Something we need greatly as writer is a handful of good friends.  It’s an odd sort of conundrum, but without the ability to reach out and touch someone we actually know, how can we actually reach an audience we aren’t acquainted with.

I know it’s odd to start with a picture of some paper in a printer tray, but that’s not what I see.  I see a hard copy of Vitamin F, printed off so I can send it to my good friend Emily to look over.  I thought I’d found all the errors, but Emily corrected me on that particular point.

Then I have the wonderful people who read chapters of Tesseract for me whenever I send them out.  I don’t ask them for edits, only for their reactions to what they read.  Some, like the wonderful Shen and Hannah, are totally enthused by the text.  Mike takes in the text when he gets a chance, enjoying what words he can in the middle of his own busy schedule.  And while I don’t get a lot back from Samantha and Robert, I know they enjoy what they read when they read it.

My weekly meetings with Dan and Mike over Skype are more than just a note of accountability, it’s a way to get a feedback discussion going on what I’ve done, no matter if I’ve done good work or something that needs more attention.  It’s a good way for me to find out if I’m going in the right direction, using a consistent path, and not screwing up on grammar all that much.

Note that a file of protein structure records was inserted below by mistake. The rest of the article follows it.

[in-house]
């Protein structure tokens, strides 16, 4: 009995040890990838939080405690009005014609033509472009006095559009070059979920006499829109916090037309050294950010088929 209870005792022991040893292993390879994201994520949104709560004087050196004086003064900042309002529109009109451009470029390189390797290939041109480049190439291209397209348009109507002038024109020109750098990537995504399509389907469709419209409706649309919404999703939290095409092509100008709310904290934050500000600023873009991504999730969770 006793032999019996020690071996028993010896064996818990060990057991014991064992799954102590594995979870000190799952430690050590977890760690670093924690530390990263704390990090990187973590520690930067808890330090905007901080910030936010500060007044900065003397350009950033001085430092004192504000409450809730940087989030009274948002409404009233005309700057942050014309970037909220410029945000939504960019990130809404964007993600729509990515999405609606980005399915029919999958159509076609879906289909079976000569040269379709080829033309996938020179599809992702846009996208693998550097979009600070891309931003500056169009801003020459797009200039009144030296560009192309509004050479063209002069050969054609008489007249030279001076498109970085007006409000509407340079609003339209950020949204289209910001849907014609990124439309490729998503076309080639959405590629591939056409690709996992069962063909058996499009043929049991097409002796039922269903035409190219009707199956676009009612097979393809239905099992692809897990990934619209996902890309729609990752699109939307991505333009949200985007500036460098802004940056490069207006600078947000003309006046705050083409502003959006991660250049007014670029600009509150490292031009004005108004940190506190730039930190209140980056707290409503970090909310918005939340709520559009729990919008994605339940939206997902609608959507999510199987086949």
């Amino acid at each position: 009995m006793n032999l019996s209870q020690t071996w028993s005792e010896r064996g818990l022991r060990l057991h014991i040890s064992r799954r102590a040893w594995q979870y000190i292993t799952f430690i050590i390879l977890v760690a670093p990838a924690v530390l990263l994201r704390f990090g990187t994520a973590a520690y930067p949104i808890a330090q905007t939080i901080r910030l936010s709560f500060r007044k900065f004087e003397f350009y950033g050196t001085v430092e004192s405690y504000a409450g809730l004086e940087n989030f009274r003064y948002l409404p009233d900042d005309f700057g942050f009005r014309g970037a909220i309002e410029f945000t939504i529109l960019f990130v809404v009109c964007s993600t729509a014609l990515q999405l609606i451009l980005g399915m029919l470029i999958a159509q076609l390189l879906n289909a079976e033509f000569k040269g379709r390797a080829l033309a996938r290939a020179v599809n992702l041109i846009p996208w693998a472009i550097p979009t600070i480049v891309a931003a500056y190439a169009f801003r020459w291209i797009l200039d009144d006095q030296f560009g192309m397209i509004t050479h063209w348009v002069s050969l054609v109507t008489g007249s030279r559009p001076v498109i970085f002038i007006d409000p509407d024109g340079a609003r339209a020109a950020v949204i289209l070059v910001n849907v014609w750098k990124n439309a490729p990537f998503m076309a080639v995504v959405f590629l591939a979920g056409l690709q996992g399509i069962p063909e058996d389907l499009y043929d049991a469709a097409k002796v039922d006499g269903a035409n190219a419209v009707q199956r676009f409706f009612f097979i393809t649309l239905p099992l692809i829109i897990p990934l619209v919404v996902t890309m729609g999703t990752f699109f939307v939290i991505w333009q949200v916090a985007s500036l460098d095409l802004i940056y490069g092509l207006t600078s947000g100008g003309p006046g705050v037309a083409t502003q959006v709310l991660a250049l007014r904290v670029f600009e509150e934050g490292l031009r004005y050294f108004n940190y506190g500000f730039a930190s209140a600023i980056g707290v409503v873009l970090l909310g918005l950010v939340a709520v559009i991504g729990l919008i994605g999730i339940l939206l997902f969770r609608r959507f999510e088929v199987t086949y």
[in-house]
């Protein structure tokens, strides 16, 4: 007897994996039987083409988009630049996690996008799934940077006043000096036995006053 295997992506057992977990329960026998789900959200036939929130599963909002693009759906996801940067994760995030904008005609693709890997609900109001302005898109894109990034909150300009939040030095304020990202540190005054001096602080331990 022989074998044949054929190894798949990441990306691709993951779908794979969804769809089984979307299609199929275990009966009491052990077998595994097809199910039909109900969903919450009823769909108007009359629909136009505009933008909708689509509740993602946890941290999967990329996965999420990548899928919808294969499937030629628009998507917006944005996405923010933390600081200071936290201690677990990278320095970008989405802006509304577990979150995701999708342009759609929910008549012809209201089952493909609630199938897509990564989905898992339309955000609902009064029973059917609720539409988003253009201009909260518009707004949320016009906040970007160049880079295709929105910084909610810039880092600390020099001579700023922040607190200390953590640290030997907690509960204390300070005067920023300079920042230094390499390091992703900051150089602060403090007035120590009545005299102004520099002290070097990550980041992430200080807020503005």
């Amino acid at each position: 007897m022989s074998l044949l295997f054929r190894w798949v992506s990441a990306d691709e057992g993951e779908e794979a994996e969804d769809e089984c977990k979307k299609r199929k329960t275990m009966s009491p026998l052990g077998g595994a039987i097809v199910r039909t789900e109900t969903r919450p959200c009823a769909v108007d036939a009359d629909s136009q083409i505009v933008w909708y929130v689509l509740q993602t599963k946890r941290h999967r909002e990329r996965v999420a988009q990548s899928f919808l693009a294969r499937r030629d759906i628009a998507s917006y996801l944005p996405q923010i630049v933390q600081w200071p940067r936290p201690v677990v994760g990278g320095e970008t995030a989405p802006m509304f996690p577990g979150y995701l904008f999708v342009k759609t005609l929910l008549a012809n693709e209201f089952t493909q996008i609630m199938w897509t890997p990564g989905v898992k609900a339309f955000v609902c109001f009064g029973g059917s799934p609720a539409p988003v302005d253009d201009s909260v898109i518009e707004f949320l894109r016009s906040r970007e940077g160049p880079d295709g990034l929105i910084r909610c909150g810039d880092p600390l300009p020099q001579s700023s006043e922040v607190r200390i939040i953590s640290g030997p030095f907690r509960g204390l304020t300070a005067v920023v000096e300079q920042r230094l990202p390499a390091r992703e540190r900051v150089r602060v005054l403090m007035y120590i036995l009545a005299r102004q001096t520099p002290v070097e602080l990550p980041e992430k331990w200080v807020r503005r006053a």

I would be a fool not to mention my good friend, Rocky, who has managed to drag me along to Dragon*Con for the past few years.  I wouldn’t be published if I hadn’t gone, nor would I have met some of the finest and most interesting people I’ve ever met.

My point is this, writer friends: You might write in a vacuum, but when you want to do anything with that writing, you’re going to call on your friends to help you out.  Take a minute and thank them when you get a chance.

Or write a blog post about them.  Or leave a comment about the friends who have helped you on your writing journey.